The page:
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Patient Outcomes Following Extra-Osseous Talo-Tarsal Stabilization for Foot Hyperpronation

Published:September 08, 2021DOI:https://doi.org/10.1053/j.jfas.2021.09.002

      Abstract

      The aim is to present a single-center case series of patients with symptomatic hyperpronated feet treated with arthroereisis by using a second generation extra-osseous talo-tarsal stabilization device. This case series enrolled 123 feet in 87 patients (20 [6-75] years) treated with arthroereisis, either isolated (76 cases) or combined procedure (47 cases). At their final follow-up, a patient reported questionnaire (overall satisfaction, foot stability and shape, activities of daily living, pain level, and analgesics usage) was distributed. The average postoperative follow-up period was 30 (13-55) months. Nineteen (15%) cases required at least one revision surgery: the implant was manipulated in 5 (4%), while 14 cases (11%) required definitive implant removal. The predominant reason for implant removal was pain (50%), followed by implant migration (27%). The pediatric population with isolated procedure showed lowest revision rate (5%), while adults with combined ankle/hindfoot procedures demonstrated revision rate of 50%. The overall patient satisfaction after arthroereisis was 84%. The patients’ perceived improvement in foot stability was 75%, foot shape 85%, and activities of daily living 64%. Eighty-two percent of cases reported no analgesics usage in the last month and mean visual analogue scale (0-10) pain level decreased from 5.5 to 2.2 (p < .001). The subgroup analyses of patient-reported questionnaires revealed the best outcome in the pediatric-isolated cases, while adults with combined procedures reported the lowermost outcome. Extra-osseous talo-tarsal stabilization demonstrated a low rate of revisions surgery and a high satisfaction rate as an isolated procedure. Patients with conjoined procedures experienced more revisions and considerably lower satisfaction rates.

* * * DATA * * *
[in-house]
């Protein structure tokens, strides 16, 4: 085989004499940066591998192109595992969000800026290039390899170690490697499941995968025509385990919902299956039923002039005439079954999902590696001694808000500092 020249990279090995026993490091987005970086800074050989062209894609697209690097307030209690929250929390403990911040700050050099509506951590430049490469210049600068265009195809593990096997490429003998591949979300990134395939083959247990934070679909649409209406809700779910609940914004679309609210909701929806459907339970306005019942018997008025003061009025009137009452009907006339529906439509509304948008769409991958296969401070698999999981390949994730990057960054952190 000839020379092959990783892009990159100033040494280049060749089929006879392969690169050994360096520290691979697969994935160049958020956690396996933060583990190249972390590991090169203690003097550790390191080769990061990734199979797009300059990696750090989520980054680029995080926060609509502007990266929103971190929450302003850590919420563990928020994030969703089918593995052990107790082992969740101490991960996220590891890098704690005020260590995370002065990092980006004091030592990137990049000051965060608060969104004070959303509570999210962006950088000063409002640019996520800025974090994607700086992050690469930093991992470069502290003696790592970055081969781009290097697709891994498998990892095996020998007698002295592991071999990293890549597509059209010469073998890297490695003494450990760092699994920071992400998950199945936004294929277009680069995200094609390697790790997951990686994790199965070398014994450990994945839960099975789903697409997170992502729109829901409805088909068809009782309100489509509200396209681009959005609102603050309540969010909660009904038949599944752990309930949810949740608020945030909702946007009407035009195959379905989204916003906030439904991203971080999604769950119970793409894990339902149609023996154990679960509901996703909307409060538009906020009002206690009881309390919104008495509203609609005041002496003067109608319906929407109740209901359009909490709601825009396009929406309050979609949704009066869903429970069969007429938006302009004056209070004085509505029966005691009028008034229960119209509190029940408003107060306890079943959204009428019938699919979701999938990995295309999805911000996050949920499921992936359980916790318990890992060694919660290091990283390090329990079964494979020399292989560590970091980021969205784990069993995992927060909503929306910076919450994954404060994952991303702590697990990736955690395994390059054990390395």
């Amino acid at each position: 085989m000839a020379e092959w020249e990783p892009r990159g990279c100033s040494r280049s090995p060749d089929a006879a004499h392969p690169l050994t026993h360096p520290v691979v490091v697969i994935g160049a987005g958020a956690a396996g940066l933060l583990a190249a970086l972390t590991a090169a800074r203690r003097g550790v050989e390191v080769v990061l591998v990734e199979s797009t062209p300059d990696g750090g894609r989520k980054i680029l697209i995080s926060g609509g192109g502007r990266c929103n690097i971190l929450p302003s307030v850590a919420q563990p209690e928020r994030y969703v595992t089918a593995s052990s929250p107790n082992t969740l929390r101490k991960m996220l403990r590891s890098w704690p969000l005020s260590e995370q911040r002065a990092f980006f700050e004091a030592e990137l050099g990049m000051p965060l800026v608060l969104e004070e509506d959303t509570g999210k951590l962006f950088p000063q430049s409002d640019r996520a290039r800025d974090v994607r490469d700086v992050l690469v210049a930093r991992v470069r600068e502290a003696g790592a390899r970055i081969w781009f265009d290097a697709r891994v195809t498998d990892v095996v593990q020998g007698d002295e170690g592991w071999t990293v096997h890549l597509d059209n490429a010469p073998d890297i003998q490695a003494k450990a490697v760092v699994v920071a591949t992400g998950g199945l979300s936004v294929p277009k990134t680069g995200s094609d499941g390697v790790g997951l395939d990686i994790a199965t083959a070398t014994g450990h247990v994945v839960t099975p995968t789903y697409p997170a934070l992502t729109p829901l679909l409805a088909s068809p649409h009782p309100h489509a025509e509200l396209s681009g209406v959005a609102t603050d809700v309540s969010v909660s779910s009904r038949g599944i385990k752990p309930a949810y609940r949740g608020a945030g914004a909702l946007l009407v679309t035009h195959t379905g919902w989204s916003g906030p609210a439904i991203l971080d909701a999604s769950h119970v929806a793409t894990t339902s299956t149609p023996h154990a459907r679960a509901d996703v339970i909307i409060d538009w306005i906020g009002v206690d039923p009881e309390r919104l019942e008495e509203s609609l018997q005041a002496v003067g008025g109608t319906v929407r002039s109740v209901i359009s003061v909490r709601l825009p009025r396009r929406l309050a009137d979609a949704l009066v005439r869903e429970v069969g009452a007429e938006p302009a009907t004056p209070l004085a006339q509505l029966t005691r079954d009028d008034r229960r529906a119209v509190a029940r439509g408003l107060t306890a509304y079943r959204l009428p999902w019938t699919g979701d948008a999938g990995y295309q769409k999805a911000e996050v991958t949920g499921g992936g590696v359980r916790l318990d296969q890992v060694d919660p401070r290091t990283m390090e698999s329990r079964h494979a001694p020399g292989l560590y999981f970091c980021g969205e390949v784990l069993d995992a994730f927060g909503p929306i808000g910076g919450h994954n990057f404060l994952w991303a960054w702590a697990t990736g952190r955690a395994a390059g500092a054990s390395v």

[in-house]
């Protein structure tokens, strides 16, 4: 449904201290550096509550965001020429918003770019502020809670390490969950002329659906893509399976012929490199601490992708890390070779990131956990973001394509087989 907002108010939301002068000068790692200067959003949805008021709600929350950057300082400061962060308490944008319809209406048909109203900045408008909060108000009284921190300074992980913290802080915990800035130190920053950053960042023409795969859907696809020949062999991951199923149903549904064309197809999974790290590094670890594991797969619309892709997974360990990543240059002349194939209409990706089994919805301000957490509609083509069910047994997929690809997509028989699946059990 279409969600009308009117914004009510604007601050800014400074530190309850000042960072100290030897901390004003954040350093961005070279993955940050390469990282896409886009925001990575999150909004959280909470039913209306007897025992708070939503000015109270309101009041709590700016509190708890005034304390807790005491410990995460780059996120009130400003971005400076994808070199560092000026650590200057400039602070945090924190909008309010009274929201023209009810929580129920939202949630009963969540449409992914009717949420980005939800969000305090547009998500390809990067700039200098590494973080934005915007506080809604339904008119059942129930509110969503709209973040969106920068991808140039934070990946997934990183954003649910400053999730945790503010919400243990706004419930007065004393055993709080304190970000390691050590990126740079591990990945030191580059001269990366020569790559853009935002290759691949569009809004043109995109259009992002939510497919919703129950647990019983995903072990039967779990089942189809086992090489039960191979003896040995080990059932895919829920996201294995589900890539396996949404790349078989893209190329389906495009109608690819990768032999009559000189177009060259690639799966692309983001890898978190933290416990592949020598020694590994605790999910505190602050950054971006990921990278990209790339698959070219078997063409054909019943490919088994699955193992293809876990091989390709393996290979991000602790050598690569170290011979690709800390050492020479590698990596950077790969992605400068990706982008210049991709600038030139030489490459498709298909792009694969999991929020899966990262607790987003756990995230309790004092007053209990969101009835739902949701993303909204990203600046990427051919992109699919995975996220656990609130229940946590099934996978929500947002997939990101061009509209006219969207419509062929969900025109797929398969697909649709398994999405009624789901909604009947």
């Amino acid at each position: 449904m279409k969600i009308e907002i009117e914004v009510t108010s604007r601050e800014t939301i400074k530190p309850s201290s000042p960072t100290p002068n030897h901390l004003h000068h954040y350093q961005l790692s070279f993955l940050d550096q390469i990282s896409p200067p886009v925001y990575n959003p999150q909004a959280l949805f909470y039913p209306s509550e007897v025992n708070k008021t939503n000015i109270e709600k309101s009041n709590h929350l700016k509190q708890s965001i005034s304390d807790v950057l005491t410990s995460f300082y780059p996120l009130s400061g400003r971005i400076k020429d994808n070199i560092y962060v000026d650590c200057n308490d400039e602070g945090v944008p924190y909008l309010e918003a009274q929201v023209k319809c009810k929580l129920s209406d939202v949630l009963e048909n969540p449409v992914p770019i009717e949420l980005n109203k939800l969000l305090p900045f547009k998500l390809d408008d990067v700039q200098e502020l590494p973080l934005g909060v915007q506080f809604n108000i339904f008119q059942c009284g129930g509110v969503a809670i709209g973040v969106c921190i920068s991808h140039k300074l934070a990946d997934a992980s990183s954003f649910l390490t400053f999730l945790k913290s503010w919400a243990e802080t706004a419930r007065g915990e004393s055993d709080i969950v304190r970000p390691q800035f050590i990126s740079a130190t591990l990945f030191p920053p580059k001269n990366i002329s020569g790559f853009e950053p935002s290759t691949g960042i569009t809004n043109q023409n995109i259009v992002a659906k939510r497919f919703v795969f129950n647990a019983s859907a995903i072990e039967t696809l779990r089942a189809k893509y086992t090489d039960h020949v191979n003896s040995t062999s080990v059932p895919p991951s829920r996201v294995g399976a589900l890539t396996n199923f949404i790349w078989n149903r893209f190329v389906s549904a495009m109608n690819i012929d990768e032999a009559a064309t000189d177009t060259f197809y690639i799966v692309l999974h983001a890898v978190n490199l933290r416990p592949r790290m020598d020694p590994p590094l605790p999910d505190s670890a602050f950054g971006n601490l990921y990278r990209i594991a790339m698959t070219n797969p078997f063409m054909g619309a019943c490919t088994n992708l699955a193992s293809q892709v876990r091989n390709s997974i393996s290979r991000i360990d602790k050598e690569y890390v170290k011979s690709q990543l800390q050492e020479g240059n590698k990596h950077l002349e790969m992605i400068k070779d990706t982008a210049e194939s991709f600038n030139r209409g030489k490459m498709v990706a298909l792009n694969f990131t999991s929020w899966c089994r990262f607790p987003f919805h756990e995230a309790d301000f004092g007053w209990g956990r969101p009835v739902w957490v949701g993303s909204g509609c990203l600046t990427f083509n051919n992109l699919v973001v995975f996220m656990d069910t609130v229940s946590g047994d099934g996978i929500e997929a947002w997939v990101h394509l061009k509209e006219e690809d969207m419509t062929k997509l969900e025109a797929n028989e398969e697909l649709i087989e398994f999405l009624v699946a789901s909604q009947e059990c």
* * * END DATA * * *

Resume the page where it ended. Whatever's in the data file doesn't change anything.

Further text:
Level of Clinical Evidence

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